These Stories of Sexual Harassment at Our National Parks Will Make Your Skin Crawl

“Behind the redwoods, shenanigans are going on.”

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This summer the National Park Service celebrated its centennial with a much deserved bang. In the 100 years since its inception, the Park Service has protected more than 84 million acres of our nation’s most iconic environmental jewels, and it boasts 300 million visitors a year to 413 areas.

But beyond the grandeur of wild buffalo herds, rust-colored canyons, and redwood forests, the park system has played host to a decadeslong pattern of intimidation, discrimination, and sexual harassment against female researchers, rangers, and scientists in the field.

One former employee said she was stalked and spied on by another ranger while showering during a park ranger training.

In 2014, the Department of Interior’s Office of Inspector General (IG) launched an investigation after 13 former and current Park Service employees reported experiencing “discrimination, retaliation, and a sexually hostile work environment” spanning approximately 15 years in the Grand Canyon’s River District. Earlier this year the IG released a summary of its findings: In addition to the 13 employees who levied complaints, it identified 22 others who reported experiencing or witnessing “sexual harassment and hostile work environments” in the park.

Ongoing investigations led by the Park Service and the IG have revealed accusations across the Park System ranging from voyeurism to sexual harassment and exploitation to intimidation and retaliation for filing complaints. Late last month, the Committee on Oversight and Government Reform reviewed the IG investigations from numerous parks and concluded the Park Service had perpetuated a long-term pattern of sexual misconduct and harassment against female employees and their allies who reported incidences.

One of the most outspoken and high-ranking park officials to highlight the toxic work environment throughout the park system is Kelly Martin, the chief of fire management and aviation at Yosemite. Martin testified that she’d been subjected to harassment multiple times over the course of her 32-year career as a federal employee. During a park ranger training at the South Rim of the Grand Canyon in 1987, she was stalked and spied on by another ranger while showering.

Shaken, she immediately reported the incident to her superiors, who explained her options: choose to move on, file an Equal Employment Opportunity complaint, or file a criminal complaint. “I felt shame on how to proceed because I felt there would be backlash for reporting, and I did not want this to become public knowledge to other coworkers of mine,” she wrote in her testimony. “In the end, I decided that I did not want to be known and ostracized for filing a charge or complaint.” Management addressed the incident by requiring the perpetrator to apologize to Martin in a supervised meeting. In the hearing, Rep. Jason Chaffetz (R-Utah), who chairs the oversight committee, noted that years later this same ranger was arrested for peeping on women in a YMCA. The ranger recently retired from the Park Service as a deputy superintendent.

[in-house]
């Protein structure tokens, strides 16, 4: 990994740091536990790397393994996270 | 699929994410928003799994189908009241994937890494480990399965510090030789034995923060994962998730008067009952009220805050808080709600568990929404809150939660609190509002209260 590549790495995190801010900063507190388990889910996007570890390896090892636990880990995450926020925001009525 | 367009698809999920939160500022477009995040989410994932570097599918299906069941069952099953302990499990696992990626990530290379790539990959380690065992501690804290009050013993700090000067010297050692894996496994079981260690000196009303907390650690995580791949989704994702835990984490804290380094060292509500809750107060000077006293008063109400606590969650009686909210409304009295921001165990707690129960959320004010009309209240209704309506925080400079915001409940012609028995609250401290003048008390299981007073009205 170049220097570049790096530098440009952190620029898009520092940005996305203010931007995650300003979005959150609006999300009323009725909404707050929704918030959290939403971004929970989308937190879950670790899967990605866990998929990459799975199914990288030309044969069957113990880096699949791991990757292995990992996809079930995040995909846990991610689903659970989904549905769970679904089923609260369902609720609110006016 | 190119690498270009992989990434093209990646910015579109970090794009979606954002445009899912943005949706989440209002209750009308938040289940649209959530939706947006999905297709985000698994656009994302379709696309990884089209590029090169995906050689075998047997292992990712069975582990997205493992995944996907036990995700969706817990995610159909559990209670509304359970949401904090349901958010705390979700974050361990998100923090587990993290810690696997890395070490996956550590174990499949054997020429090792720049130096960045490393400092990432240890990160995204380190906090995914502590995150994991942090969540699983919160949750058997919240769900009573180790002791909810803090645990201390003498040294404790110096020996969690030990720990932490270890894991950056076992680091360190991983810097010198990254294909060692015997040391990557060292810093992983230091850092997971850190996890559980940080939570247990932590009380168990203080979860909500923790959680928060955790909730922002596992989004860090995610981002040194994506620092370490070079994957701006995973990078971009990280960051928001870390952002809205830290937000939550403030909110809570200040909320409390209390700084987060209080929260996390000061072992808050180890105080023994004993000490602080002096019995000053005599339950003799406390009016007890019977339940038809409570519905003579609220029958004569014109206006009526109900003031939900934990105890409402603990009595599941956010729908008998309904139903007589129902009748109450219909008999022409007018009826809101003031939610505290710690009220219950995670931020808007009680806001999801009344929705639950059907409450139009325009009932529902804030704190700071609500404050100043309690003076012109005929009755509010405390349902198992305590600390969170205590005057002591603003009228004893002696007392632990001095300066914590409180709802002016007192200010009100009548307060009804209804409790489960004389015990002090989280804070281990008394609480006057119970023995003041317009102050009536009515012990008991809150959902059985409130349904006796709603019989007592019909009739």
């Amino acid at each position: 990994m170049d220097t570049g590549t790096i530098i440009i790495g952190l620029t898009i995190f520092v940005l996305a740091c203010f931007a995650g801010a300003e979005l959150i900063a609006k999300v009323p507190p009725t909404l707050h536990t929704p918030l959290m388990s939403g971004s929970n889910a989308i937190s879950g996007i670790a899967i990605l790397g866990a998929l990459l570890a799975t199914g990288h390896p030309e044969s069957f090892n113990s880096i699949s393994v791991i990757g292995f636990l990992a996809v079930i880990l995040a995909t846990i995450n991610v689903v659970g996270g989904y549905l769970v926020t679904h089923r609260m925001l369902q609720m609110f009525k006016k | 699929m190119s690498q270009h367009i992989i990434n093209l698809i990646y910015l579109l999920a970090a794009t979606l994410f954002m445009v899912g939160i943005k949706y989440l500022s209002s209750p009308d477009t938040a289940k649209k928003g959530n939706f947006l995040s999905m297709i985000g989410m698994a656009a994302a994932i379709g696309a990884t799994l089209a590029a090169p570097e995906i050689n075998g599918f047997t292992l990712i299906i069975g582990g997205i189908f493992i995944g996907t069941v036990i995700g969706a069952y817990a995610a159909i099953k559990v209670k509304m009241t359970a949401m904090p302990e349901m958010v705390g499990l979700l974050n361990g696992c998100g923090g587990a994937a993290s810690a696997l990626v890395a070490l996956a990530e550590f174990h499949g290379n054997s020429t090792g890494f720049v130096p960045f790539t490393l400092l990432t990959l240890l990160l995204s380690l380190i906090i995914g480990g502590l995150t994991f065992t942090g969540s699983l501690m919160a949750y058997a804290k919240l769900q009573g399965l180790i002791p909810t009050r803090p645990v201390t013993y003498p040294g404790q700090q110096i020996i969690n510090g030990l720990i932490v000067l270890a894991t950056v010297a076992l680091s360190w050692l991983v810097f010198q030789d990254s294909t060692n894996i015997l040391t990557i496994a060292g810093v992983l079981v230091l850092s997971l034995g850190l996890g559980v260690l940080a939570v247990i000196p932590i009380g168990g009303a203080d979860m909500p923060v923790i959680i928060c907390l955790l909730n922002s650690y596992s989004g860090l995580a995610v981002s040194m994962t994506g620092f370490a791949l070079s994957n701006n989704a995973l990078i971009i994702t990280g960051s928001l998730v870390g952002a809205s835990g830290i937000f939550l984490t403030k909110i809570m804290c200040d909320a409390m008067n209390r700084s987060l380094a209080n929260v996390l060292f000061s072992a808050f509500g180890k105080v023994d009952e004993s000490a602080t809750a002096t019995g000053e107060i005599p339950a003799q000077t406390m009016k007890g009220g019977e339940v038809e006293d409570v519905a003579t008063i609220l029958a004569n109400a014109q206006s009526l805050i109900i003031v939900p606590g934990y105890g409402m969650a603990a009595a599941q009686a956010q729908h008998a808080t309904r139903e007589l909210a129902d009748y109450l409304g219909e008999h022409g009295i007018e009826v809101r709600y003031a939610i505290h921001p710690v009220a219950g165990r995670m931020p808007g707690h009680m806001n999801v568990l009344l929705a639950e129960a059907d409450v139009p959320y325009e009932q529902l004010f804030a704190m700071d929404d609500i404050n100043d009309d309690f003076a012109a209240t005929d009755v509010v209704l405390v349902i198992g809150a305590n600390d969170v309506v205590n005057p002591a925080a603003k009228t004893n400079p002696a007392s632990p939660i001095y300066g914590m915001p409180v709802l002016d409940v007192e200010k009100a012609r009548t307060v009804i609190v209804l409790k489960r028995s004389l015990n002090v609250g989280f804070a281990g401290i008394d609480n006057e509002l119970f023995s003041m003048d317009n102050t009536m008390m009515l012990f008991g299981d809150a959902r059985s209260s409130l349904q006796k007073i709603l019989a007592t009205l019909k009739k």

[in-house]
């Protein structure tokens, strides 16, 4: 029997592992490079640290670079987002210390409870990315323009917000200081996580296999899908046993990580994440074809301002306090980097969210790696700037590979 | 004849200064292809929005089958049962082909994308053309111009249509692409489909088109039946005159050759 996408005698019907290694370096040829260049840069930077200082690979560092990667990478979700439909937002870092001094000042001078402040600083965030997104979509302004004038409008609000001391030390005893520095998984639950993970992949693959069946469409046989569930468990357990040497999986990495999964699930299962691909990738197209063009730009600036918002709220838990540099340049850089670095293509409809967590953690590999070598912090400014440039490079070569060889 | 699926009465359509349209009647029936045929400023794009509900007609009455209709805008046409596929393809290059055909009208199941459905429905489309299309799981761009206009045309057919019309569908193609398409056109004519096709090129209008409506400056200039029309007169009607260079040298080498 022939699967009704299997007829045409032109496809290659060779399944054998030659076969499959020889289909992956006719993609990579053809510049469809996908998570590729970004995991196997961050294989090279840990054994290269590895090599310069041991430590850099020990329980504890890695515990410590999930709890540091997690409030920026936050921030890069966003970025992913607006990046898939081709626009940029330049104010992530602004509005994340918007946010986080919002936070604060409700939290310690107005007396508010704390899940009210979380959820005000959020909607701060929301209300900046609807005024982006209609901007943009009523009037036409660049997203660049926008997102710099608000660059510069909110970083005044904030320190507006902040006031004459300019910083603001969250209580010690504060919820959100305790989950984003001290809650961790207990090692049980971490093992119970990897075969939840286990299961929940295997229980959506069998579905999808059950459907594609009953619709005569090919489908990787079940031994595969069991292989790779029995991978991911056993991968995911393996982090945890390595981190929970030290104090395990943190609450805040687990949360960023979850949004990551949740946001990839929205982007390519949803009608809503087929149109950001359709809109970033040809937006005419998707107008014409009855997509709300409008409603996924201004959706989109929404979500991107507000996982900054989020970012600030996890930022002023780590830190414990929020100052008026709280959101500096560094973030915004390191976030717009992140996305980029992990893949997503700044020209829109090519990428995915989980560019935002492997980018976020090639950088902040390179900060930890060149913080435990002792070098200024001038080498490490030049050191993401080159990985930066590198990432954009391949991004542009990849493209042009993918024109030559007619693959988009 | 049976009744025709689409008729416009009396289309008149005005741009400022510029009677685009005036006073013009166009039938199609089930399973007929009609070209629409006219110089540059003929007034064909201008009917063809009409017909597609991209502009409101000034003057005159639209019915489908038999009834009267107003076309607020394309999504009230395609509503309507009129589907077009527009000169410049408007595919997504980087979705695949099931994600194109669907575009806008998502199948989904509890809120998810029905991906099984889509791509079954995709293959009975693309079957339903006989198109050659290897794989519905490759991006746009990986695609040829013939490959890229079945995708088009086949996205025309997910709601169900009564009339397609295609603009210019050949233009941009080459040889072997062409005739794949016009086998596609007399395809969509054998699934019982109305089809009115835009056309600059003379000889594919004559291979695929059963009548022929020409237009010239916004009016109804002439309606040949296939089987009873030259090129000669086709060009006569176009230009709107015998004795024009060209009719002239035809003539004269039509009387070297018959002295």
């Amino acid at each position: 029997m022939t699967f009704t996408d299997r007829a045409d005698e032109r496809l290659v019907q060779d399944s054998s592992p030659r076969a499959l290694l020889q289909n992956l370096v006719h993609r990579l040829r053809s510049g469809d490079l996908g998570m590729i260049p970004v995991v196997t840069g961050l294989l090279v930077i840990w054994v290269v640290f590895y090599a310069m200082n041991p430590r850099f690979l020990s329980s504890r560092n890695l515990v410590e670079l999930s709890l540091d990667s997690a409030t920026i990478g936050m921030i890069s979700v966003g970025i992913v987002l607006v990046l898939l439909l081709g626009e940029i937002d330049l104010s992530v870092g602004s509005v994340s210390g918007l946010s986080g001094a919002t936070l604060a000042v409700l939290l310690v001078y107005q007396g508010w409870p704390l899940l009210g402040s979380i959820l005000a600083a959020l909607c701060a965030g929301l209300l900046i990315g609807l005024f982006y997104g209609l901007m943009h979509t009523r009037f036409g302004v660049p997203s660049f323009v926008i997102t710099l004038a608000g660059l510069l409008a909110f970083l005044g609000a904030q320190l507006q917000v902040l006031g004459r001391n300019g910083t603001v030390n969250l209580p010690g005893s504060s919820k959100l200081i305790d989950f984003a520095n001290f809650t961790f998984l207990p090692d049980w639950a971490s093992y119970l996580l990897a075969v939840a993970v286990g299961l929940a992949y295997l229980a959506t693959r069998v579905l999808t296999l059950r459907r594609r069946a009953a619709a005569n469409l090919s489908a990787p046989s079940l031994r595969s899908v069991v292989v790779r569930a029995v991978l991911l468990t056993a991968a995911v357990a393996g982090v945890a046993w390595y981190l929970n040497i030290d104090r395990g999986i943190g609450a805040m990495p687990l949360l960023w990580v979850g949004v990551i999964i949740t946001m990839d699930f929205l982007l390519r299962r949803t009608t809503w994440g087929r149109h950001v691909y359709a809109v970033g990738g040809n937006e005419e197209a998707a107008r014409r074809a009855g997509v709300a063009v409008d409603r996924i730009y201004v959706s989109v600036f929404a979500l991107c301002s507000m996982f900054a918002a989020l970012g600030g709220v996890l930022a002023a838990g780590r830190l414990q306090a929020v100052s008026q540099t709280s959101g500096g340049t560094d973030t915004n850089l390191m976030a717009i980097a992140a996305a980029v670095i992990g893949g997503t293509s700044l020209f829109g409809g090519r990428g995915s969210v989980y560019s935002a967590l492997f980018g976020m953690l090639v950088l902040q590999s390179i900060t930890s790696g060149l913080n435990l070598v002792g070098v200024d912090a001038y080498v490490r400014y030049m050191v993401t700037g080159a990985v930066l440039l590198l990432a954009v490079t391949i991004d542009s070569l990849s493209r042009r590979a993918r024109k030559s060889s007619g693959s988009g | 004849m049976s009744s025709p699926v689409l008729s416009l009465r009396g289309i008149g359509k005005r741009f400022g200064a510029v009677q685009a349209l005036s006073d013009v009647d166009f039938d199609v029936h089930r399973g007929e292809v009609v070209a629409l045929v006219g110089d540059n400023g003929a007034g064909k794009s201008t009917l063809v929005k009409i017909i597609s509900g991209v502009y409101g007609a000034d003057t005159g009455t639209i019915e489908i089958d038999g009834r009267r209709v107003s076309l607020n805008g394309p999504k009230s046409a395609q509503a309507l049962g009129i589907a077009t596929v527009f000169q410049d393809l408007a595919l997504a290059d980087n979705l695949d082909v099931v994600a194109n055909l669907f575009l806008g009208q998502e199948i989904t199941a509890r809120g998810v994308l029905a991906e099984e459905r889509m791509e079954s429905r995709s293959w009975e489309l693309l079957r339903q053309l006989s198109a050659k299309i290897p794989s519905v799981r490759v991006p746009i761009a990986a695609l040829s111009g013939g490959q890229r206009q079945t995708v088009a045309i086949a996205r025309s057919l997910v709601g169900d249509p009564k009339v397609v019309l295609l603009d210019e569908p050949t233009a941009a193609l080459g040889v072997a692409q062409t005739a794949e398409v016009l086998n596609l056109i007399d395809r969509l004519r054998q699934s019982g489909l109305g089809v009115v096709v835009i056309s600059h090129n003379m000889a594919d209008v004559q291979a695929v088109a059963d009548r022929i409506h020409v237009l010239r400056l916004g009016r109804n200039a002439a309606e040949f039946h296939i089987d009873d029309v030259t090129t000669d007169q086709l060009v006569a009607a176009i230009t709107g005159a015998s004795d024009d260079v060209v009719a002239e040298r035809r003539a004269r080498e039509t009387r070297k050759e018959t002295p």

In a separate incident, another of Martin’s colleagues from the Forest Service took photos of Martin and kept them in the sun visor of his government vehicle. One day he cornered Martin in her office, pushed her against the wall and tried to kiss her. She managed to physically push him away and demanded he leave her office. “I did not report this to management, again fearing there were no witnesses and it would be his word against mine, and that no action would likely come of it, very similar to my previous incident,” she explained in her testimony. Later, when the perpetrator applied for a supervisory position in Martin’s chain of command, she informed the park’s deputy superintendent of the incident. While the perpetrator was not selected for the position, Martin left her post at the Grand Canyon to join the Forest Service in Idaho out of concern for her safety.

During a work meeting held in a private home with other Forest Service employees, Martin’s supervisor ran his fingers through her hair while sitting next to her on a crowded couch.

Despite the transfer, she was later harassed by a Forest Service employee as well. During a work meeting being held in a private home with other Forest Service employees, Martin’s supervisor ran his fingers through her hair while sitting next to her on a crowded couch. “The following day I discussed the incident with my immediate supervisor,” she said. “Within a couple of weeks, I received yet another apology from the perpetrator. When I brought this to the attention of Forest level senior leaders, his first comment to me was ‘Well, it’s your word against his.’ I was convinced at this point in my career that if I were to stay in federal service I would have to figure out how to navigate ubiquitous harassing and hostile work environments as a way of self-survival and preservation,” Martin said in a written statement to the oversight committee last month.